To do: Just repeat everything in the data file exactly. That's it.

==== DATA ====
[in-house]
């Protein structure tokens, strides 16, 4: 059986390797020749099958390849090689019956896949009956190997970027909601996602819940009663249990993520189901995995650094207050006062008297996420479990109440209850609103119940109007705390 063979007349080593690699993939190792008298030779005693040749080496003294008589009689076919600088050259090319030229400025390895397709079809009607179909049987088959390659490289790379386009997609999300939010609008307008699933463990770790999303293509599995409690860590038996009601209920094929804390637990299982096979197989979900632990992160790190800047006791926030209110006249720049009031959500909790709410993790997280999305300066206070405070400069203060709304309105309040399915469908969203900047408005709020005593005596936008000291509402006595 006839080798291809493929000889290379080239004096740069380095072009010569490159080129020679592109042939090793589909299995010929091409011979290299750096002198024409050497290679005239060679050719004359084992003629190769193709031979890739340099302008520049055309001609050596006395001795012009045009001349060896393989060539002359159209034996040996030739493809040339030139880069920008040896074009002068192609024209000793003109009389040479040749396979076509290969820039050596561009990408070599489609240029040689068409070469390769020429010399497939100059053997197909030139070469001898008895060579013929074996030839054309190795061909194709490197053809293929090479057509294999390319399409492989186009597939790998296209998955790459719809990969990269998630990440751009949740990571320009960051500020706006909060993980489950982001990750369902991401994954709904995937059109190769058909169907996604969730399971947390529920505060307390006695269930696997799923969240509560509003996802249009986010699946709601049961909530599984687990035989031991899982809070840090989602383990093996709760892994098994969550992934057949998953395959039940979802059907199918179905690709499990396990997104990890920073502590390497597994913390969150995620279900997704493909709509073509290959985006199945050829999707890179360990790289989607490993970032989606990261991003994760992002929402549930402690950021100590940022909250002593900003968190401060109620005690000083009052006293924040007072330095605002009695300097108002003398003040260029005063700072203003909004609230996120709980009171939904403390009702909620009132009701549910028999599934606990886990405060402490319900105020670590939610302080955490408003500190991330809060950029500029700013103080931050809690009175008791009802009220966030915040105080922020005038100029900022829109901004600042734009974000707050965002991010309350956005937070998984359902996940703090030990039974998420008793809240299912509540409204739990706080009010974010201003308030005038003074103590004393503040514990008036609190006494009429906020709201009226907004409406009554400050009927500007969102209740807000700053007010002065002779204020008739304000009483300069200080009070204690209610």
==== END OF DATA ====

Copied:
[in-house]
């Protein structure tokens, strides 16, 4: 059986390797020749099958390849090689019956896949009956190997970027909601996602819940009663249990993520189901995995650094207050006062008297996420479990109440209850609103119940109007705390 063979007349080593690699993939190792008298030779005693040749080496003294008589009689076919600088050259090319030229400025390895397709079809009607179909049987088959390659490289790379386009997609999300939010609008307008699933463990770790999303293509599995409690860590038996009601209920094929804390637990299982096979197989979900632990992160790190800047006791926030209110006249720049009031959500909790709410993790997280999305300066206070405070400069203060709304309105309040399915469908969203900047408005709020005593005596936008000291509402006595 006839080798291809493929000889290379080239004096740069380095072009010569490159080129020679592109042939090793589909299995010929091409011979290299750096002198024409050497290679005239060679050719004359084992003629190769193709031979890739340099302008520049055309001609050596006395001795012009045009001349060896393989060539002359159209034996040996030739493809040339030139880069920008040896074009002068192609024209000793003109009389040479040749396979076509290969820039050596561009990408070599489609240029040689068409070469390769020429010399497939100059053997197909030139070469001898008895060579013929074996030839054309190795061909194709490197053809293929090479057509294999390319399409492989186009597939790998296209998955790459719809990969990269998630990440751009949740990571320009960051500020706006909060993980489950982001990750369902991401994954709904995937059109190769058909169907996604969730399971947390529920505060307390006695269930696997799923969240509560509003996802249009986010699946709601049961909530599984687990035989031991899982809070840090989602383990093996709760892994098994969550992934057949998953395959039940979802059907199918179905690709499990396990997104990890920073502590390497597994913390969150995620279900997704493909709509073509290959985006199945050829999707890179360990790289989607490993970032989606990261991003994760992002929402549930402690950021100590940022909250002593900003968190401060109620005690000083009052006293924040007072330095605002009695300097108002003398003040260029005063700072203003909004609230996120709980009171939904403390009702909620009132009701549910028999599934606990886990405060402490319900105020670590939610302080955490408003500190991330809060950029500029700013103080931050809690009175008791009802009220966030915040105080922020005038100029900022829109901004600042734009974000707050965002991010309350956005937070998984359902996940703090030990039974998420008793809240299912509540409204739990706080009010974010201003308030005038003074103590004393503040514990008036609190006494009429906020709201009226907004409406009554400050009927500007969102209740807000700053007010002065002779204020008739304000009483300069200080009070204690209610």